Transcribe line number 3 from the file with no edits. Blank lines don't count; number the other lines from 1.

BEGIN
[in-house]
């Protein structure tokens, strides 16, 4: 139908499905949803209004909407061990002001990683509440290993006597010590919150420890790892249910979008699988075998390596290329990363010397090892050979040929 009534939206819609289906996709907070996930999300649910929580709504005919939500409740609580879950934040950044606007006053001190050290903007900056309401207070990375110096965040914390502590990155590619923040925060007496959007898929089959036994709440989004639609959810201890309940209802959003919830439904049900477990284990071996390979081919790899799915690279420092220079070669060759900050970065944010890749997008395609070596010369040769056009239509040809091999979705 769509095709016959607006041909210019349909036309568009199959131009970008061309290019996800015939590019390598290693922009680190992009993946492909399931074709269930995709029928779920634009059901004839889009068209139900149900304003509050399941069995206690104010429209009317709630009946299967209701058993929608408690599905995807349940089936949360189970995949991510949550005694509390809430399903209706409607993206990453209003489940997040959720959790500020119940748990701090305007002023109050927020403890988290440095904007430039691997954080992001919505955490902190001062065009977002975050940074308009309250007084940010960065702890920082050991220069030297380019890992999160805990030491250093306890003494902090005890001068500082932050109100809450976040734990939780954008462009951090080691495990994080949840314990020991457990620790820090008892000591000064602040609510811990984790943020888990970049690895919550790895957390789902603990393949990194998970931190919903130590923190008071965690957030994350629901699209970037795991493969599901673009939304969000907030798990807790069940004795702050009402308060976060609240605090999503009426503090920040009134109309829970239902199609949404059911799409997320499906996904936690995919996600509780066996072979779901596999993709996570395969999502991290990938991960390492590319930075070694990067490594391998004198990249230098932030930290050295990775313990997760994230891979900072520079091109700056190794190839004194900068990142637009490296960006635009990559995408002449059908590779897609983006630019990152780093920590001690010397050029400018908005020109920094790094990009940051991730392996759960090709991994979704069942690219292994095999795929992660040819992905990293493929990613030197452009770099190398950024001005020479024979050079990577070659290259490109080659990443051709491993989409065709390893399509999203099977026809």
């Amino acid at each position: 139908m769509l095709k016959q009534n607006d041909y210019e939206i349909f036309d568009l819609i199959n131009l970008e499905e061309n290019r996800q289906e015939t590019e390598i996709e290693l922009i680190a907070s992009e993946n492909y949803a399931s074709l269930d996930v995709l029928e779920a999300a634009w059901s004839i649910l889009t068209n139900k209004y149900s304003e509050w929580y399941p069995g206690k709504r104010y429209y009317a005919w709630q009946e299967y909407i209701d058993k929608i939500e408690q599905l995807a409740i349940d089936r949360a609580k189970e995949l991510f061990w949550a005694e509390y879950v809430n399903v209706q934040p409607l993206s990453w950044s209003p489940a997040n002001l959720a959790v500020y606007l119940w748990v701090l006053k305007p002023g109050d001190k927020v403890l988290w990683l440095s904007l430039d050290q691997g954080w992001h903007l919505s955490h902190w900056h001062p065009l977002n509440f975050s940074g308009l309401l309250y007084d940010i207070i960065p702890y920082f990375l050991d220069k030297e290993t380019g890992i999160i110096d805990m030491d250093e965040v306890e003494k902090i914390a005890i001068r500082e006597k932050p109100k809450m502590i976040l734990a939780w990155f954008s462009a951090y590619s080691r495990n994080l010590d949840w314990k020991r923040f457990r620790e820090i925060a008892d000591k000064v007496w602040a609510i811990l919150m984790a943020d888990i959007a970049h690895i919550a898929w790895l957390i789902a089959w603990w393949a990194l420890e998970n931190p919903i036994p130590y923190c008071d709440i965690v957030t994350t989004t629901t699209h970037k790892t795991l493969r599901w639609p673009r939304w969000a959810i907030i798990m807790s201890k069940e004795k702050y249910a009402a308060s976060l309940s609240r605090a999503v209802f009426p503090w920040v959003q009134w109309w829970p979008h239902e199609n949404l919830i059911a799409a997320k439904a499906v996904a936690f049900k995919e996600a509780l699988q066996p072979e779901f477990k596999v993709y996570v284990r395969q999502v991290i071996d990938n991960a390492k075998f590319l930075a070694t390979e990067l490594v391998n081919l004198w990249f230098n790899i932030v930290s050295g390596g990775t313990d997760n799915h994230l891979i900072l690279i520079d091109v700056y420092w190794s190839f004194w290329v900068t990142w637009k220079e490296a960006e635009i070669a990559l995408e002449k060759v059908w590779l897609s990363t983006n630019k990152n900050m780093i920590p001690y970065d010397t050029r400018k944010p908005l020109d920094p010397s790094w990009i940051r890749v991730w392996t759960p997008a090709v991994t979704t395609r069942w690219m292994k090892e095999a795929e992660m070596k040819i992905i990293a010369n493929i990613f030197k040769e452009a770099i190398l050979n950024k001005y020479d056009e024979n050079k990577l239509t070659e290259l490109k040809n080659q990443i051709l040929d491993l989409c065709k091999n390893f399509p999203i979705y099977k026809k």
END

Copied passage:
């Amino acid at each position: 139908m769509l095709k016959q009534n607006d041909y210019e939206i349909f036309d568009l819609i199959n131009l970008e499905e061309n290019r996800q289906e015939t590019e390598i996709e290693l922009i680190a907070s992009e993946n492909y949803a399931s074709l269930d996930v995709l029928e779920a999300a634009w059901s004839i649910l889009t068209n139900k209004y149900s304003e509050w929580y399941p069995g206690k709504r104010y429209y009317a005919w709630q009946e299967y909407i209701d058993k929608i939500e408690q599905l995807a409740i349940d089936r949360a609580k189970e995949l991510f061990w949550a005694e509390y879950v809430n399903v209706q934040p409607l993206s990453w950044s209003p489940a997040n002001l959720a959790v500020y606007l119940w748990v701090l006053k305007p002023g109050d001190k927020v403890l988290w990683l440095s904007l430039d050290q691997g954080w992001h903007l919505s955490h902190w900056h001062p065009l977002n509440f975050s940074g308009l309401l309250y007084d940010i207070i960065p702890y920082f990375l050991d220069k030297e290993t380019g890992i999160i110096d805990m030491d250093e965040v306890e003494k902090i914390a005890i001068r500082e006597k932050p109100k809450m502590i976040l734990a939780w990155f954008s462009a951090y590619s080691r495990n994080l010590d949840w314990k020991r923040f457990r620790e820090i925060a008892d000591k000064v007496w602040a609510i811990l919150m984790a943020d888990i959007a970049h690895i919550a898929w790895l957390i789902a089959w603990w393949a990194l420890e998970n931190p919903i036994p130590y923190c008071d709440i965690v957030t994350t989004t629901t699209h970037k790892t795991l493969r599901w639609p673009r939304w969000a959810i907030i798990m807790s201890k069940e004795k702050y249910a009402a308060s976060l309940s609240r605090a999503v209802f009426p503090w920040v959003q009134w109309w829970p979008h239902e199609n949404l919830i059911a799409a997320k439904a499906v996904a936690f049900k995919e996600a509780l699988q066996p072979e779901f477990k596999v993709y996570v284990r395969q999502v991290i071996d990938n991960a390492k075998f590319l930075a070694t390979e990067l490594v391998n081919l004198w990249f230098n790899i932030v930290s050295g390596g990775t313990d997760n799915h994230l891979i900072l690279i520079d091109v700056y420092w190794s190839f004194w290329v900068t990142w637009k220079e490296a960006e635009i070669a990559l995408e002449k060759v059908w590779l897609s990363t983006n630019k990152n900050m780093i920590p001690y970065d010397t050029r400018k944010p908005l020109d920094p010397s790094w990009i940051r890749v991730w392996t759960p997008a090709v991994t979704t395609r069942w690219m292994k090892e095999a795929e992660m070596k040819i992905i990293a010369n493929i990613f030197k040769e452009a770099i190398l050979n950024k001005y020479d056009e024979n050079k990577l239509t070659e290259l490109k040809n080659q990443i051709l040929d491993l989409c065709k091999n390893f399509p999203i979705y099977k026809k």